Wilson Post Blogs
Our Feathered Friends - November 23, 2011
I’m sure many of you have special bird seed treats you like to put out or make. And I know you have all battled squirrels at one time or another! I hope you are gleaming a little bit of useful information from recent articles. My neighbor, Bill, makes a special suet cake he puts out in the winter. It always draws a crowd. However, he does not enjoy the squirrels that make short work of his cakes…so he shoots blanks from his back porch to scare them off. My kids holler when they hear the shots, “Mr. Bill’s got squirrels again!”
One type of bird is particularly fond of his suet cakes: the woodpeckers. Both of our yards are frequented by Red-bellied Woodpeckers, Yellow-bellied Sapsuckers and Downy Woodpeckers. The Red-bellied and Downy are daily visitors especially in the winter when we put out suet and peanut butter! Bill has also seen Pileated on several occasions in our neighborhood. One time last year he spied one on an old stump in our yard and tried to call to let me know I needed to look out the window. Unfortunately, I missed his call but we had been wondering what was turning the stump into mulch and he solved the mystery.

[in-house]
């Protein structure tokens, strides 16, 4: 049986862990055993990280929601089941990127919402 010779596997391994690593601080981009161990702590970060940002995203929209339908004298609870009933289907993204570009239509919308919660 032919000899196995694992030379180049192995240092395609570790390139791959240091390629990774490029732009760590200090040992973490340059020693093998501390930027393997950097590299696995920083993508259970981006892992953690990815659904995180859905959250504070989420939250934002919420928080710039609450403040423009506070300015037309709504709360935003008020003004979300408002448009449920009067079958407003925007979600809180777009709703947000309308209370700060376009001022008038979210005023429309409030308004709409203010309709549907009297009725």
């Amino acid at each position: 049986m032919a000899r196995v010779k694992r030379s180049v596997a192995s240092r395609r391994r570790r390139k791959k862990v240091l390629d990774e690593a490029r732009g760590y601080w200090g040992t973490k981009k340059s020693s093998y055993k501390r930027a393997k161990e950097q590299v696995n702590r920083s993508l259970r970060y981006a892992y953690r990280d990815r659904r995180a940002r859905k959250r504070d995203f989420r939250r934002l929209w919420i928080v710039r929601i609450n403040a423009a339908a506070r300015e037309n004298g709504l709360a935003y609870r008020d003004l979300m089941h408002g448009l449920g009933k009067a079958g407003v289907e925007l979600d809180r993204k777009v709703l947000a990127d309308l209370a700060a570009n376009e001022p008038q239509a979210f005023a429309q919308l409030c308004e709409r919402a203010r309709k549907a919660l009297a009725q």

Growing up I was never around mature trees, so woodpeckers were a bird I was not familiar with until my husband and I moved to Tennessee from Indiana. We bought a house with more than 30 mature trees, and I was immediately rewarded with woodpeckers. They not only enjoyed my regular feeders, but the Downys enjoyed my humming bird feeders and taught their cute youngsters to drink from them in the summer months. Woodpeckers are amazing creatures! They have elongated sticky tongues they use as a tool to remove insects from the holes they drill or to lick up sap. Unlike other birds that have three toes pointing forward and one back, most woodpeckers have two pointing forward and two pointing back to help them balance. They also have stiffer tail feathers which help support them on vertical services. However, what amazes me most is that they can hammer an estimated 8,000 to 12,000 times a day! Can you imagine the massive headache most of us would have if we slammed our heads into something hard that many times in a single day? Yet they are designed to handle this action with no side effects!
This past spring on a birding trip to The Cedars of Lebanon State Park with Ray, I was able to check off a new bird on my list. It was a woodpecker I had always wanted to see, but had never seen in the wild. Ray had his bird call CDs with him and he played the call of the Red-headed woodpecker. I did not want to get my hopes up, and Ray had warned me he hadn’t seen one in the park in a while. But we were patient and waited, and our patience paid off. I’m sure Ray will never forget the smile on my face when we spied a Red-headed woodpecker making his way towards us to determine who had invaded his area. He was more beautiful than I had ever anticipated!